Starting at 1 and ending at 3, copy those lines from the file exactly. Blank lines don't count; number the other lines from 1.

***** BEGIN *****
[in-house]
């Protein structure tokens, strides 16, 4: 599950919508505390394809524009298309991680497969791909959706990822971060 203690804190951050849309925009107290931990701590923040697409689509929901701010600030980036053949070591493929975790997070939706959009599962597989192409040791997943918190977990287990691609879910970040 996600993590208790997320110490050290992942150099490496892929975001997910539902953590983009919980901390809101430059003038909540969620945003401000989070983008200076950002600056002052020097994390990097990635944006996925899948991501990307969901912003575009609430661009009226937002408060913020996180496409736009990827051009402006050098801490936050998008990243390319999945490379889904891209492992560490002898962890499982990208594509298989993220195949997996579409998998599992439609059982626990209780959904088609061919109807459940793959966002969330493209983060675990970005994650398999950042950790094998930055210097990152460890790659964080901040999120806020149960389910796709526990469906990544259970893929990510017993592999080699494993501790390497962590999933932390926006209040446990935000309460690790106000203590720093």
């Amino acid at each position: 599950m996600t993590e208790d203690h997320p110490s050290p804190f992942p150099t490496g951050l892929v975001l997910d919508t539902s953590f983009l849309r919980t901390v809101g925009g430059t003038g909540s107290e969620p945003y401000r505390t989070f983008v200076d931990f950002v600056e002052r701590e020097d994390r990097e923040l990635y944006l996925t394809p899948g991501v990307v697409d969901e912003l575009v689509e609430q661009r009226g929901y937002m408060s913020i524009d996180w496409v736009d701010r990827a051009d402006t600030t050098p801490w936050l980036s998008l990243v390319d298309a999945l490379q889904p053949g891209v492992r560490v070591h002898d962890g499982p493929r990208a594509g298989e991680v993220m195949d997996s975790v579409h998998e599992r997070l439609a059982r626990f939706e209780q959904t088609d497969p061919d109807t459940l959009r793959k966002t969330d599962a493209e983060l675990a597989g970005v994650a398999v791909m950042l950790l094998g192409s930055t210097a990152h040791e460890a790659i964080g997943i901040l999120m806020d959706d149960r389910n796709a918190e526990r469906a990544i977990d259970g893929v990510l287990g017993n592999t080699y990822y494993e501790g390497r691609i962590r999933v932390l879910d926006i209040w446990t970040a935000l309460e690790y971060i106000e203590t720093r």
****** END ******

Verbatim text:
[in-house]
């Protein structure tokens, strides 16, 4: 599950919508505390394809524009298309991680497969791909959706990822971060 203690804190951050849309925009107290931990701590923040697409689509929901701010600030980036053949070591493929975790997070939706959009599962597989192409040791997943918190977990287990691609879910970040 996600993590208790997320110490050290992942150099490496892929975001997910539902953590983009919980901390809101430059003038909540969620945003401000989070983008200076950002600056002052020097994390990097990635944006996925899948991501990307969901912003575009609430661009009226937002408060913020996180496409736009990827051009402006050098801490936050998008990243390319999945490379889904891209492992560490002898962890499982990208594509298989993220195949997996579409998998599992439609059982626990209780959904088609061919109807459940793959966002969330493209983060675990970005994650398999950042950790094998930055210097990152460890790659964080901040999120806020149960389910796709526990469906990544259970893929990510017993592999080699494993501790390497962590999933932390926006209040446990935000309460690790106000203590720093």
């Amino acid at each position: 599950m996600t993590e208790d203690h997320p110490s050290p804190f992942p150099t490496g951050l892929v975001l997910d919508t539902s953590f983009l849309r919980t901390v809101g925009g430059t003038g909540s107290e969620p945003y401000r505390t989070f983008v200076d931990f950002v600056e002052r701590e020097d994390r990097e923040l990635y944006l996925t394809p899948g991501v990307v697409d969901e912003l575009v689509e609430q661009r009226g929901y937002m408060s913020i524009d996180w496409v736009d701010r990827a051009d402006t600030t050098p801490w936050l980036s998008l990243v390319d298309a999945l490379q889904p053949g891209v492992r560490v070591h002898d962890g499982p493929r990208a594509g298989e991680v993220m195949d997996s975790v579409h998998e599992r997070l439609a059982r626990f939706e209780q959904t088609d497969p061919d109807t459940l959009r793959k966002t969330d599962a493209e983060l675990a597989g970005v994650a398999v791909m950042l950790l094998g192409s930055t210097a990152h040791e460890a790659i964080g997943i901040l999120m806020d959706d149960r389910n796709a918190e526990r469906a990544i977990d259970g893929v990510l287990g017993n592999t080699y990822y494993e501790g390497r691609i962590r999933v932390l879910d926006i209040w446990t970040a935000l309460e690790y971060i106000e203590t720093r």